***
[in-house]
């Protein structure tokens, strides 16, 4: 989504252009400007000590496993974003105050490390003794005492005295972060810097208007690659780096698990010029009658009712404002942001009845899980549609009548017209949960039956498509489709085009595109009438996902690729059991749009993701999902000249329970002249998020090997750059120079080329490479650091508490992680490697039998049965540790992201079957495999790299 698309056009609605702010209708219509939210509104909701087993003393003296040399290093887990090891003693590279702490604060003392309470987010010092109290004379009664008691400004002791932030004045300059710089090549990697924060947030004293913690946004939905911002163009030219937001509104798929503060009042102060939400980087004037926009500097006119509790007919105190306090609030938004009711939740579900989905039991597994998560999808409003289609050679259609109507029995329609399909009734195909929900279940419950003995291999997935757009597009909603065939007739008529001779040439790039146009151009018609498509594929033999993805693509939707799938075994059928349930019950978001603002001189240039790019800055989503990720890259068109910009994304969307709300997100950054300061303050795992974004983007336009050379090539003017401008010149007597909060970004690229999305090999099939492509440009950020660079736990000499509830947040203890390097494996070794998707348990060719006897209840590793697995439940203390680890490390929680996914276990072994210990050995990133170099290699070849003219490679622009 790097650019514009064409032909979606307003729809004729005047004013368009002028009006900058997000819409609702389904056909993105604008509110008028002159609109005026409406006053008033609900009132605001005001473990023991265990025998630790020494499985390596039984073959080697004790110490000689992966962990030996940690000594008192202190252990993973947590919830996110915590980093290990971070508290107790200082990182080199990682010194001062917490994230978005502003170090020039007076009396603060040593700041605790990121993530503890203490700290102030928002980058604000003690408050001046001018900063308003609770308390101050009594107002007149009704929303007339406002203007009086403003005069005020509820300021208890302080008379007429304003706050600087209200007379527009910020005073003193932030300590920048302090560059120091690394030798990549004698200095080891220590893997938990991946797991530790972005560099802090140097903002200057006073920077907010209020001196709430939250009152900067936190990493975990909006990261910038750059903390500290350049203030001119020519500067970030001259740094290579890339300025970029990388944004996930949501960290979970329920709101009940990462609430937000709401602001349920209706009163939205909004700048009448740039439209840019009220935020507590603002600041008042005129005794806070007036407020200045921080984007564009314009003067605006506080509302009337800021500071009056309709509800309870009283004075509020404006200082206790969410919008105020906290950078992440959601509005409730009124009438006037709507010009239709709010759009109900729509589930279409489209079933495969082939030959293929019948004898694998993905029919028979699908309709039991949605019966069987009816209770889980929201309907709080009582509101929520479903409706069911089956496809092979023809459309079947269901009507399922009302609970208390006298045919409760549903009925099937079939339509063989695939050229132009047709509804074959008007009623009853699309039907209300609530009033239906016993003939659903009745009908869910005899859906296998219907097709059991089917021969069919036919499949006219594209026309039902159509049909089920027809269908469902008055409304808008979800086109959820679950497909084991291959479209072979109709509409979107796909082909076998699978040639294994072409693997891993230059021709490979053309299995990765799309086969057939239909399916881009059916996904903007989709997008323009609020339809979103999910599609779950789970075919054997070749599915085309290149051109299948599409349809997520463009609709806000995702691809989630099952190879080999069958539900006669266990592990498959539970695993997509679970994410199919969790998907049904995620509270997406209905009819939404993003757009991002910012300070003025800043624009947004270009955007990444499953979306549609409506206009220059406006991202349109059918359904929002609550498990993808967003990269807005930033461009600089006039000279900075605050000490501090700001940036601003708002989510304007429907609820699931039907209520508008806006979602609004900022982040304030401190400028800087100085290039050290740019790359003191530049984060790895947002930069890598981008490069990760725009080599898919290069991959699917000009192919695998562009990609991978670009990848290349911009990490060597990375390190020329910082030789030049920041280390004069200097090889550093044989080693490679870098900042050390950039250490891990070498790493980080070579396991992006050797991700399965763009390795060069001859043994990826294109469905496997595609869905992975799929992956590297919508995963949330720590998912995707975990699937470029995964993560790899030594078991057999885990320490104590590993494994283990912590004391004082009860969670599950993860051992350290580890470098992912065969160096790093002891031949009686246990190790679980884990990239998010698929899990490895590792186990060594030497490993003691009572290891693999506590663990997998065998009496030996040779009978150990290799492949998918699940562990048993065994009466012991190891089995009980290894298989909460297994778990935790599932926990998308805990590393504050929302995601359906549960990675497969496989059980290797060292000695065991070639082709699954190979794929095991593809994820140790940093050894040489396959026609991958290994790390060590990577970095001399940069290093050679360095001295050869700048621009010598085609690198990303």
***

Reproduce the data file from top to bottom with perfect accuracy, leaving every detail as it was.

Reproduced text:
[in-house]
């Protein structure tokens, strides 16, 4: 989504252009400007000590496993974003105050490390003794005492005295972060810097208007690659780096698990010029009658009712404002942001009845899980549609009548017209949960039956498509489709085009595109009438996902690729059991749009993701999902000249329970002249998020090997750059120079080329490479650091508490992680490697039998049965540790992201079957495999790299 698309056009609605702010209708219509939210509104909701087993003393003296040399290093887990090891003693590279702490604060003392309470987010010092109290004379009664008691400004002791932030004045300059710089090549990697924060947030004293913690946004939905911002163009030219937001509104798929503060009042102060939400980087004037926009500097006119509790007919105190306090609030938004009711939740579900989905039991597994998560999808409003289609050679259609109507029995329609399909009734195909929900279940419950003995291999997935757009597009909603065939007739008529001779040439790039146009151009018609498509594929033999993805693509939707799938075994059928349930019950978001603002001189240039790019800055989503990720890259068109910009994304969307709300997100950054300061303050795992974004983007336009050379090539003017401008010149007597909060970004690229999305090999099939492509440009950020660079736990000499509830947040203890390097494996070794998707348990060719006897209840590793697995439940203390680890490390929680996914276990072994210990050995990133170099290699070849003219490679622009 790097650019514009064409032909979606307003729809004729005047004013368009002028009006900058997000819409609702389904056909993105604008509110008028002159609109005026409406006053008033609900009132605001005001473990023991265990025998630790020494499985390596039984073959080697004790110490000689992966962990030996940690000594008192202190252990993973947590919830996110915590980093290990971070508290107790200082990182080199990682010194001062917490994230978005502003170090020039007076009396603060040593700041605790990121993530503890203490700290102030928002980058604000003690408050001046001018900063308003609770308390101050009594107002007149009704929303007339406002203007009086403003005069005020509820300021208890302080008379007429304003706050600087209200007379527009910020005073003193932030300590920048302090560059120091690394030798990549004698200095080891220590893997938990991946797991530790972005560099802090140097903002200057006073920077907010209020001196709430939250009152900067936190990493975990909006990261910038750059903390500290350049203030001119020519500067970030001259740094290579890339300025970029990388944004996930949501960290979970329920709101009940990462609430937000709401602001349920209706009163939205909004700048009448740039439209840019009220935020507590603002600041008042005129005794806070007036407020200045921080984007564009314009003067605006506080509302009337800021500071009056309709509800309870009283004075509020404006200082206790969410919008105020906290950078992440959601509005409730009124009438006037709507010009239709709010759009109900729509589930279409489209079933495969082939030959293929019948004898694998993905029919028979699908309709039991949605019966069987009816209770889980929201309907709080009582509101929520479903409706069911089956496809092979023809459309079947269901009507399922009302609970208390006298045919409760549903009925099937079939339509063989695939050229132009047709509804074959008007009623009853699309039907209300609530009033239906016993003939659903009745009908869910005899859906296998219907097709059991089917021969069919036919499949006219594209026309039902159509049909089920027809269908469902008055409304808008979800086109959820679950497909084991291959479209072979109709509409979107796909082909076998699978040639294994072409693997891993230059021709490979053309299995990765799309086969057939239909399916881009059916996904903007989709997008323009609020339809979103999910599609779950789970075919054997070749599915085309290149051109299948599409349809997520463009609709806000995702691809989630099952190879080999069958539900006669266990592990498959539970695993997509679970994410199919969790998907049904995620509270997406209905009819939404993003757009991002910012300070003025800043624009947004270009955007990444499953979306549609409506206009220059406006991202349109059918359904929002609550498990993808967003990269807005930033461009600089006039000279900075605050000490501090700001940036601003708002989510304007429907609820699931039907209520508008806006979602609004900022982040304030401190400028800087100085290039050290740019790359003191530049984060790895947002930069890598981008490069990760725009080599898919290069991959699917000009192919695998562009990609991978670009990848290349911009990490060597990375390190020329910082030789030049920041280390004069200097090889550093044989080693490679870098900042050390950039250490891990070498790493980080070579396991992006050797991700399965763009390795060069001859043994990826294109469905496997595609869905992975799929992956590297919508995963949330720590998912995707975990699937470029995964993560790899030594078991057999885990320490104590590993494994283990912590004391004082009860969670599950993860051992350290580890470098992912065969160096790093002891031949009686246990190790679980884990990239998010698929899990490895590792186990060594030497490993003691009572290891693999506590663990997998065998009496030996040779009978150990290799492949998918699940562990048993065994009466012991190891089995009980290894298989909460297994778990935790599932926990998308805990590393504050929302995601359906549960990675497969496989059980290797060292000695065991070639082709699954190979794929095991593809994820140790940093050894040489396959026609991958290994790390060590990577970095001399940069290093050679360095001295050869700048621009010598085609690198990303």